Have you heard of cognitive behavioral therapy (CBT)? It’s been around since 1960 and is considered the gold standard of psychotherapy.
CBT is a talk therapy but its not about dredging up your past but rather it teaches you to focus on the present and gives you skills to recognize how you respond to stressors in life. Once you understand your ‘triggers’ you can learn to respond differently.
CBT is based on the idea that your thoughts, emotions, and behaviors are interconnected. The goal is to learn skills that you can use outside of a therapist’s office to address real-life problems.
The next time you notice yourself feeling anxious, stress or depressed, ask yourself:
- What emotions am I struggling with that might be causing me to feel this way?
- How can I change the situation?
- What is my part in this? (If any)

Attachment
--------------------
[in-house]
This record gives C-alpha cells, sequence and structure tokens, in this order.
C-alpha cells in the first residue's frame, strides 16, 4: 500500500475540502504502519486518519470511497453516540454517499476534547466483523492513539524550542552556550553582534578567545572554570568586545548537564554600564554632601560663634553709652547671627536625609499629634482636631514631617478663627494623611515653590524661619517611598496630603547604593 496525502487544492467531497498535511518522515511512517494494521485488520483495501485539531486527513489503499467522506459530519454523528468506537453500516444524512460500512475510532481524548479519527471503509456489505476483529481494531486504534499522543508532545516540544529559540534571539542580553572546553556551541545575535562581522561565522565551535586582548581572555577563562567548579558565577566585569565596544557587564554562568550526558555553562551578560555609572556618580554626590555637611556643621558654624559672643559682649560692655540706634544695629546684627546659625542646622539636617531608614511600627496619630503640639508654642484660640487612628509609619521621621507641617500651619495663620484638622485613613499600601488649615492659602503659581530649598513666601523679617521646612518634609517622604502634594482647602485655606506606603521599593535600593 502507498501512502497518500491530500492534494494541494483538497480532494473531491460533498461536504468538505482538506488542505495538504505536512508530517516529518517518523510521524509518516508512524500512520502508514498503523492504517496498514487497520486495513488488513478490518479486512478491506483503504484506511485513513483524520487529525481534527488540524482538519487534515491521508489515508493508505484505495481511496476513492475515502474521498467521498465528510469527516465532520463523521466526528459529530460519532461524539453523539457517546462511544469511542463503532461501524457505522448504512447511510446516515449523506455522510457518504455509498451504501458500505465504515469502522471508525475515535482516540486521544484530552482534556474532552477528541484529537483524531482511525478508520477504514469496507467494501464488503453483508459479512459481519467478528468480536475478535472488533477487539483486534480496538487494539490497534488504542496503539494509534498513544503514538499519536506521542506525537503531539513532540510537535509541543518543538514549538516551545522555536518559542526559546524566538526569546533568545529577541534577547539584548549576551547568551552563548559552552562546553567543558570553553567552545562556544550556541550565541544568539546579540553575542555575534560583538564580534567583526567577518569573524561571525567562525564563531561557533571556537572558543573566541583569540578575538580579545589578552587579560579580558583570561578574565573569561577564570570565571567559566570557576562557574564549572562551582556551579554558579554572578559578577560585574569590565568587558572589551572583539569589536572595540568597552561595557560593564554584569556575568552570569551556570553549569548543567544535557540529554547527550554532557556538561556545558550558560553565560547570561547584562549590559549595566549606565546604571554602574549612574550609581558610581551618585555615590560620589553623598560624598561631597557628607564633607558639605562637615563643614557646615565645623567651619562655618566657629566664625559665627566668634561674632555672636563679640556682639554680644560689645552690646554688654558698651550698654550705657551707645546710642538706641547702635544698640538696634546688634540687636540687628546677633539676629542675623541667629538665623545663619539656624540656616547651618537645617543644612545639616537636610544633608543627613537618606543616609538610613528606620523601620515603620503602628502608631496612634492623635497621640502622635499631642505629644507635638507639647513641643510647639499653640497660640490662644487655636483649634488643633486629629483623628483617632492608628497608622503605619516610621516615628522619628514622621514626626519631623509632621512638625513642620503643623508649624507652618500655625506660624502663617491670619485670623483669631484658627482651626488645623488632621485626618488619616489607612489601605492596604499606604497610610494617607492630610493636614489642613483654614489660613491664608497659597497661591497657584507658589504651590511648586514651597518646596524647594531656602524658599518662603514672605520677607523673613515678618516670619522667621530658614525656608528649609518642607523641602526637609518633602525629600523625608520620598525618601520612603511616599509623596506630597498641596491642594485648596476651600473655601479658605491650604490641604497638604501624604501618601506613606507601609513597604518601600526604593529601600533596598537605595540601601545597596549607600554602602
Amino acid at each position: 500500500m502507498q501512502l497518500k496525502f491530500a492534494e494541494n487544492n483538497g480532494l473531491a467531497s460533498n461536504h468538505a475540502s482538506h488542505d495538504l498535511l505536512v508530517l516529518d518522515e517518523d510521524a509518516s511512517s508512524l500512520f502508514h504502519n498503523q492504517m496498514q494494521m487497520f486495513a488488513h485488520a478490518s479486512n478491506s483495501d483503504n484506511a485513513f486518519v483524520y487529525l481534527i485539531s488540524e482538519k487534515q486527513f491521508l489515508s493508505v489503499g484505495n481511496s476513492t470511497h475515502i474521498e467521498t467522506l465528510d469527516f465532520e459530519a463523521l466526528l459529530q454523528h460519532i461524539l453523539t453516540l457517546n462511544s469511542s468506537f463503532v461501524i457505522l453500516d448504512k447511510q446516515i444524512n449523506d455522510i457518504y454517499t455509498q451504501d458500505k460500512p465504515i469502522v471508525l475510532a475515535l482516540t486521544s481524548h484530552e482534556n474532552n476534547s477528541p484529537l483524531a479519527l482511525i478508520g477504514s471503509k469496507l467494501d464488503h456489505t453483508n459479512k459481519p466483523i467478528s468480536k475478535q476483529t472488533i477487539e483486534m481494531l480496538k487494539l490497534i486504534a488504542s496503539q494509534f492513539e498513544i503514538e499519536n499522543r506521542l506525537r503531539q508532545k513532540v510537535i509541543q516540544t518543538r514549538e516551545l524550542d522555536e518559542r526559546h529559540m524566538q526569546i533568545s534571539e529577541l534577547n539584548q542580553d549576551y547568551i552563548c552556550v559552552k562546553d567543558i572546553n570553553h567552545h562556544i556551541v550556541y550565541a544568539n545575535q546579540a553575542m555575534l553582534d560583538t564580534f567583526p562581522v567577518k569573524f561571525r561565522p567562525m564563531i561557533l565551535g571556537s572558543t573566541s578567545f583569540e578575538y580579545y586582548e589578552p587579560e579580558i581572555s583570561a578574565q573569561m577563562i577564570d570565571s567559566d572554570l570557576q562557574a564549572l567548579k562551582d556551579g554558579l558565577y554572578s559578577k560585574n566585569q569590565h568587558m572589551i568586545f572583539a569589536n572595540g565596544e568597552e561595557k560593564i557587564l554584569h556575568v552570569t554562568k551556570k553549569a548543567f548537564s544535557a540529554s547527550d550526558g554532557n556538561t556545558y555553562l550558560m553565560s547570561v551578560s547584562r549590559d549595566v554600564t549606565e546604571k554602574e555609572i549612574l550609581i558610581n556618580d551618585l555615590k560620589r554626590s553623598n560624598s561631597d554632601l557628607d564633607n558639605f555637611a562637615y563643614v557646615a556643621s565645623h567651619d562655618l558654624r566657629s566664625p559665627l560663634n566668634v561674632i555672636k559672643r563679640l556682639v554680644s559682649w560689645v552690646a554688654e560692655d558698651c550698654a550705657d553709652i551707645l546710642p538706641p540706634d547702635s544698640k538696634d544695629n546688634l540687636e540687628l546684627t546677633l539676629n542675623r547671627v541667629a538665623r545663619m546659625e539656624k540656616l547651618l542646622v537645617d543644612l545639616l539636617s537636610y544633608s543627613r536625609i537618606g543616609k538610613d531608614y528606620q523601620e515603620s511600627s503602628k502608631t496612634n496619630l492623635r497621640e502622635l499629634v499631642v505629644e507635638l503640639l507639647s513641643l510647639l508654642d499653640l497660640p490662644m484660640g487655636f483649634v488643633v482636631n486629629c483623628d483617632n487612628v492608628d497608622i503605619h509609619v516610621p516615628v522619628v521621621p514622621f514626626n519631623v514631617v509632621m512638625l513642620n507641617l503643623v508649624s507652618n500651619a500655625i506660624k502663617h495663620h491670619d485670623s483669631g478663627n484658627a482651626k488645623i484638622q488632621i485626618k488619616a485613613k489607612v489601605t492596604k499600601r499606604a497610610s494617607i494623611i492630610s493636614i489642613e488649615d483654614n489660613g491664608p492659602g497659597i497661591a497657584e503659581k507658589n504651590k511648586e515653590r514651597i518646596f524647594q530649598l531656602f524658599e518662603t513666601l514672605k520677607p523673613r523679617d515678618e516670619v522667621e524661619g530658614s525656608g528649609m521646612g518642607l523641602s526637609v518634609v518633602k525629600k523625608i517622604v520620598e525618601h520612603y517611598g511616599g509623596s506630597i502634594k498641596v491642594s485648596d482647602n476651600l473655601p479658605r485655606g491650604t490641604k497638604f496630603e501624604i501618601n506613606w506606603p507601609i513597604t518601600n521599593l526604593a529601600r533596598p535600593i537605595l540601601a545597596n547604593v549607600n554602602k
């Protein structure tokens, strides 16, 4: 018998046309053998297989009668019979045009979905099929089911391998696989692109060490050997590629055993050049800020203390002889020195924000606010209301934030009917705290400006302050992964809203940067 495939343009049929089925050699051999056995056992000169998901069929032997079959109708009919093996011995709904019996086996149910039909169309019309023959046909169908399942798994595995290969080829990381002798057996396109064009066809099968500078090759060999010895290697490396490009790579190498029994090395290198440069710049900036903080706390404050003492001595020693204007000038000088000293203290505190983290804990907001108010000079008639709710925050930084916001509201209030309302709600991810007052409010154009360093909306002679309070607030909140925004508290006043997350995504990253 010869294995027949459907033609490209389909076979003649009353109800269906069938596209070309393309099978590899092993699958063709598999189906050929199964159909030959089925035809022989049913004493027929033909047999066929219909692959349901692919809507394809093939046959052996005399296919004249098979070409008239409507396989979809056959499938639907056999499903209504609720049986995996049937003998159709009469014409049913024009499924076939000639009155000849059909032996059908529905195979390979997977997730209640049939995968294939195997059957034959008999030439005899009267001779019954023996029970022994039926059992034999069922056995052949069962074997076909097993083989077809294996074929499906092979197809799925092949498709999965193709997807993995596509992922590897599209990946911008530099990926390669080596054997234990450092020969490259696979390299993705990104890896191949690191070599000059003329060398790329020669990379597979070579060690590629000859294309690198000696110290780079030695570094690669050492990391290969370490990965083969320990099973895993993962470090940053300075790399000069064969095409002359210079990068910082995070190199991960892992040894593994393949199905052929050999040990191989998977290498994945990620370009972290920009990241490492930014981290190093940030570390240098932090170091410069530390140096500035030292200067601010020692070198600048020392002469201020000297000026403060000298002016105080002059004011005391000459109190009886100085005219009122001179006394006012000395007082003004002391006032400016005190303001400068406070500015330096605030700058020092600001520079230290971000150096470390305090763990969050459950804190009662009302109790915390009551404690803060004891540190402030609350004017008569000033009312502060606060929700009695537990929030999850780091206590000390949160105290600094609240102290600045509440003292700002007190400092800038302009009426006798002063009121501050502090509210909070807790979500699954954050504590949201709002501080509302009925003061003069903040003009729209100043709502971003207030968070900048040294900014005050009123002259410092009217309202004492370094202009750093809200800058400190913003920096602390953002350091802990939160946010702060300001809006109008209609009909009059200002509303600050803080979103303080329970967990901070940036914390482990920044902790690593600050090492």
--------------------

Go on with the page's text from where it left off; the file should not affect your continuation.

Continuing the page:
- What do you think caused the situation to worsen?
- How does the problem affect how I feel about myself?
- What could I have done differently in this situation?
- What is my evidence for the way I feel?
Notice your thoughts and start to jot them down on a piece of paper or keep a ‘mind journal’. Doing this will help you to understand how your emotions and thoughts are connected and any ‘trigger patterns’ you may have.
Focus on looking at the situation in a more positive or balanced light. If you changed your thought process what new emotions might crop up?
The goal is to catch the negative thoughts and rationalize them; by doing so you build your skills to feel more equipped to handle negative situations.
Focus on the small wins, then slowly build your goals over time. Any positive change is good change! Be kind to yourself and watch for negative self talk like “I will never get this” or “this is to much work”.
Learning to see the world in a positive way or in the eyes of someone else is hard, it isn’t a linear process, some weeks will be easy, and others will be darn right challenging, that’s perfectly normal - its okay to be human!